I can admit it.
However, I do still have to keep him in check with how often he eats out.
How we’ve resolved fights about money
I have no doubt that we will continue to have more arguments about money. But I am so happy with how far we’ve come.
There are a few things that have helped us resolve fights about money:
- becoming a two-income family again has definitely relieved some of the pressure I felt to pay the bills
- moving into our new home–even though more expensive than the shack we used to live in–has allowed us to feel just SO much better about ourselves and we don’t feel as poor anymore
- Making extra money has helped A LOT because we are still saving for fun things
The other thing that has helped us resolve fights is compromise. I’ve learned to ease up, and he’s learned to save money.
How do you resolve fights about money?
Thanks for sound advice on not only managing money together as a couple but providing the same basic concepts (like resolving not to yell and going over things together) that can apply to all areas of marriage and make it better for both partners!
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I think that eating out, expensive coffee, etc, is such a common source of tension because 1) even though the cost of each incident is small it can easily add up, and 2) because how excited can you get about lunch that someone else ate or coffee that someone else drank? At least with the tv you get to watch it too. 🙂
Thanks for sharing how you two approach this stuff!
We definitely used to fight a lot about money – but now T has his own money to spend no questions asked, and that we have an understanding that we discuss purchases beyond that, things are going pretty smoothly.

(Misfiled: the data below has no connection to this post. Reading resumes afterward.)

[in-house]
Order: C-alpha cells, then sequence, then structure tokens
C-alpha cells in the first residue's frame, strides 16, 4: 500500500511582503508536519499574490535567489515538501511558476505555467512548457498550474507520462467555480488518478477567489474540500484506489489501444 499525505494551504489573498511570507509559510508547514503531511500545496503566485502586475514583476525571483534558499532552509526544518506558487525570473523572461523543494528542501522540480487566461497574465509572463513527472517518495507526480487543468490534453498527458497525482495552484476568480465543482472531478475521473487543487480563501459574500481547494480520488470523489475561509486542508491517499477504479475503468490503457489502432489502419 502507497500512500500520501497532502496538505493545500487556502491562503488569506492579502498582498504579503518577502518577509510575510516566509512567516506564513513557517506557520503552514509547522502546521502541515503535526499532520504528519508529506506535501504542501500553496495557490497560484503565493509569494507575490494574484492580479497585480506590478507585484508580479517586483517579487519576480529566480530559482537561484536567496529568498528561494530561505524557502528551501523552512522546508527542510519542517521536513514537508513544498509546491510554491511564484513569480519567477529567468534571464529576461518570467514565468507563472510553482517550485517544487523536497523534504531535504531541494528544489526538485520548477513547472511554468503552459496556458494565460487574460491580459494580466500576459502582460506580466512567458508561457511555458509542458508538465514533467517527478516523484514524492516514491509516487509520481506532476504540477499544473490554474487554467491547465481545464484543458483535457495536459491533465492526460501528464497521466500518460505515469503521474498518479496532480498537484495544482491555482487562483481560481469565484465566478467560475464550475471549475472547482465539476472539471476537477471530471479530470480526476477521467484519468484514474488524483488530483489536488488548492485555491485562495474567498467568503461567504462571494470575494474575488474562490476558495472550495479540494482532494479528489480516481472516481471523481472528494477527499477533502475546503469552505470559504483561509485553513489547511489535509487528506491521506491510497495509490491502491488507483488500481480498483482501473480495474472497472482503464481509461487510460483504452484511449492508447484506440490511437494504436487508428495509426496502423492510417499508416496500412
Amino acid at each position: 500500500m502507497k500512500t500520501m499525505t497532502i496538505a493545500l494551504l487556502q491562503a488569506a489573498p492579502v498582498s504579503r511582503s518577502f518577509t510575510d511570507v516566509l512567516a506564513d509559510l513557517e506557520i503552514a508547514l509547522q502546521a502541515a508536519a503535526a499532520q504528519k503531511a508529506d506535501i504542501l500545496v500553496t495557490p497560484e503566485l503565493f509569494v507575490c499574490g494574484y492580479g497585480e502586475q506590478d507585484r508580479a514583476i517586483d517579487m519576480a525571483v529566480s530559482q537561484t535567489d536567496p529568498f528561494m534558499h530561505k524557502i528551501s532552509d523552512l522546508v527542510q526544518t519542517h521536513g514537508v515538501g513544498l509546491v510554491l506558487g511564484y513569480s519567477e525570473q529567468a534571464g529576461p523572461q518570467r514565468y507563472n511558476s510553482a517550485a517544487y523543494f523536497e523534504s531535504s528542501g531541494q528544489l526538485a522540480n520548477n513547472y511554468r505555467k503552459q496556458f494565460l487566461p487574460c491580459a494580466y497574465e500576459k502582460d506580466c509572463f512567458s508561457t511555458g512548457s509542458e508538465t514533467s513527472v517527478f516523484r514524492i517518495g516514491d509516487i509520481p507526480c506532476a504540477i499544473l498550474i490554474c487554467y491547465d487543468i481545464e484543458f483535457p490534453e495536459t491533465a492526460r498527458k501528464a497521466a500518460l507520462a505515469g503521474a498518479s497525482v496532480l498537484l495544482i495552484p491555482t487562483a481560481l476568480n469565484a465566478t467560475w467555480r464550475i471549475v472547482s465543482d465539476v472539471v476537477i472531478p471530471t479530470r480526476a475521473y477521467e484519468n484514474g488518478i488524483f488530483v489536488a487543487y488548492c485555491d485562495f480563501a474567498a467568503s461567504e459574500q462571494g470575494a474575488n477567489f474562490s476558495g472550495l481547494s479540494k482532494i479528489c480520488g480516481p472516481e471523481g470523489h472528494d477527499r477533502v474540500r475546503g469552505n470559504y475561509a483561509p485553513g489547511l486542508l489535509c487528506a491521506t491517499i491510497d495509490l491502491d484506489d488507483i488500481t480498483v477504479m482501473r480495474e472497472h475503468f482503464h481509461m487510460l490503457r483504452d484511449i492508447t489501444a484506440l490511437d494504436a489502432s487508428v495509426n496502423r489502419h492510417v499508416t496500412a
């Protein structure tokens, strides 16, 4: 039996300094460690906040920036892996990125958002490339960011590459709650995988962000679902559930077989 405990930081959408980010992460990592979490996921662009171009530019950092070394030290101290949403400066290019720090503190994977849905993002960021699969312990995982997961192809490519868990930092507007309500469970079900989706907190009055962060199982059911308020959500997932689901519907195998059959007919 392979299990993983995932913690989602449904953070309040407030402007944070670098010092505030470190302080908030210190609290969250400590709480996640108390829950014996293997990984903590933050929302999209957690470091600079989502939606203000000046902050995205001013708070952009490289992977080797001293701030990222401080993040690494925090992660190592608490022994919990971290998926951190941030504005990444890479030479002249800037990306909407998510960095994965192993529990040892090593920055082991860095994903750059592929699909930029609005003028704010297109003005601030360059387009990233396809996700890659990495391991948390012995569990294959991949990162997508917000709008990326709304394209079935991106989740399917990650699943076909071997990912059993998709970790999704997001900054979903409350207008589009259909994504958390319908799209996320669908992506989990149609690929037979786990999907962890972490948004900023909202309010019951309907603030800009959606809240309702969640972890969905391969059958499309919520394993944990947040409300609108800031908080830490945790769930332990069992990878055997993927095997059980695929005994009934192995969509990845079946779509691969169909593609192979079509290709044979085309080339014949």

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I can’t even begin to count the number of divorce mediations where differing views of money management has been one of the biggest issues to resolve. People will spend more time arguing over credit card airline miles than about guardianship or visitation for their children!
Incompatible conflict personality styles, inconsistent values and interests and underlying generational, gender or cultural based views just fuel the financial conflict.
A good number of my new conflict coaching clients have started to have a financial theme, too.
It’s great to see the two of you have been able to compromise and cooperate recently!
I grew up with my parents fighting about money, a lot and loud!! 🙁 So trying to be married without those fights started with us having discussions before we got married. It is different with the single income scenario. I know the important work is raising and teaching our kids 🙂 and unfortunately that falls so much on my wife. But it takes some effort and energy to concentrate on bringing income from our own business too!
Have any of you been accidentally modeling your parents in the fights about money?
My wife and I have never fought about finances likely because we are on the same page when it comes to spending, saving and investing for our future. It’s best to learn about each others finances,spending and saving habits before making the plunge into marriage. It’s better to learn before than after. Cheers Mr.CBB